Morgan: I understand the thought. I write with my own meaning of the lyrics and the music. And when people listen to it they can make up their own mind what it means to them, while I know exactly what it means to me. That's why I never speak that much about the lyrical concept of an album; I prefer people to read them and decide for themselves what they will take away from it. So many people ask me about this and that but I think it's stupid to sit here and explain the lyrics. It's the same like trying to explain to someone the meaning of a painting. It talks to the viewer in its own way and I believe music should do the same.
Birgit: So would it be fair to say that black metal is not necessarily for the masses but more of a personal, reflecting type of music?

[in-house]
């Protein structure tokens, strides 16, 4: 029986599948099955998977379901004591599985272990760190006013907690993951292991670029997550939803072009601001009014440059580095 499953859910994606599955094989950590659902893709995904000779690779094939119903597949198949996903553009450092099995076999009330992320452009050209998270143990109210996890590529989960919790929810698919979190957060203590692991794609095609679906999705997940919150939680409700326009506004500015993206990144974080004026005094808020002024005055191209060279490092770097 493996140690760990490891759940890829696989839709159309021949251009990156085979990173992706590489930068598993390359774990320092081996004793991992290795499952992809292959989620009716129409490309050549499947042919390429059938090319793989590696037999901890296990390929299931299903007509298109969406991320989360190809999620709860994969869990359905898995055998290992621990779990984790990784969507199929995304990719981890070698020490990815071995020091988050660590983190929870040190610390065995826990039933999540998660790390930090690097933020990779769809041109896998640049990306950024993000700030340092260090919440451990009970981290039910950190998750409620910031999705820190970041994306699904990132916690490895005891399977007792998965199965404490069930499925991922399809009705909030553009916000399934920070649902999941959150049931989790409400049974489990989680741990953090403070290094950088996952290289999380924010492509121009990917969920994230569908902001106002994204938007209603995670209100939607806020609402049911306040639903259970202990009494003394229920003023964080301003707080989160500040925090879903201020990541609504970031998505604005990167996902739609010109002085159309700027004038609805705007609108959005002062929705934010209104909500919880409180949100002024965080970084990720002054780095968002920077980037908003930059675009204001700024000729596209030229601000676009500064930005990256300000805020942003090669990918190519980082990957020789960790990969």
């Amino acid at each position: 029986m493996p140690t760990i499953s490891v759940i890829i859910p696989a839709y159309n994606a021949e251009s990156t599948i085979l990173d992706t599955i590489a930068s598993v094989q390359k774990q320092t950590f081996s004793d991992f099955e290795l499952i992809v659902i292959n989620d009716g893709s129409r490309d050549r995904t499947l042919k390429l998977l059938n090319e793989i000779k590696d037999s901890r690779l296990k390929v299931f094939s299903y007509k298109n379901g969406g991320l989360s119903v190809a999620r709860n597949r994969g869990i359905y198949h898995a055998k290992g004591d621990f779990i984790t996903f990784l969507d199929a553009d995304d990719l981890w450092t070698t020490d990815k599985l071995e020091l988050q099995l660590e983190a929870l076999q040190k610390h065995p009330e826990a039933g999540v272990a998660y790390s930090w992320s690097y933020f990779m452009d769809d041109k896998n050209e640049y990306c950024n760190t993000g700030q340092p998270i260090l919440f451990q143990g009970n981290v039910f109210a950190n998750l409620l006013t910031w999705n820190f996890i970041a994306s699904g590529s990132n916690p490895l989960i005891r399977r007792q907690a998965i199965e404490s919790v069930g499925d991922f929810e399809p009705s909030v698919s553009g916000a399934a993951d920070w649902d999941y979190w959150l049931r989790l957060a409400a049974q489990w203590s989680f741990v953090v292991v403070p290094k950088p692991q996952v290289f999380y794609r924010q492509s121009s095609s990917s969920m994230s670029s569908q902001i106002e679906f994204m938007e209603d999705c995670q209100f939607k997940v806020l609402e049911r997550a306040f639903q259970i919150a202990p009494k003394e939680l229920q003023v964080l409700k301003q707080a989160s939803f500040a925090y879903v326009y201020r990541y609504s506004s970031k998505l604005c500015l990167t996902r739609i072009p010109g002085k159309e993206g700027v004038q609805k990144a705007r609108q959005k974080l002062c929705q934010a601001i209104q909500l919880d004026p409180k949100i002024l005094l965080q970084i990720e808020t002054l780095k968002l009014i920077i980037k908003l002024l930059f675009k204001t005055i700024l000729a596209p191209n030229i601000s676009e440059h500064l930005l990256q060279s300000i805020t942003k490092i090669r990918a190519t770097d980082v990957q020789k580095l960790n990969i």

Morgan: That's personal as well. I mean the whole "it's personal" thing is usual said by people who … well their music isn't worth to be released anyway and I don't see the point in it. I have a message in my music so why shouldn't I have it out for the masses? I remember in the early nineties, Morbid Angel was playing with bigger bands and people were saying they are selling out which I don't agree upon. I mean believing in your music and playing to bigger audiences is spreading your message to the masses which is the meaning of it all.
Birgit: Serpent Sermon will be your 12th studio album and your first release on Century Media; do you have a worldwide deal and do you also still have your own label Blooddawn Productions?
Morgan: We did a world wide deal with Century Media but also still have Blooddawn Productions, which is basically my label. …(then the audio was bad due to skype)…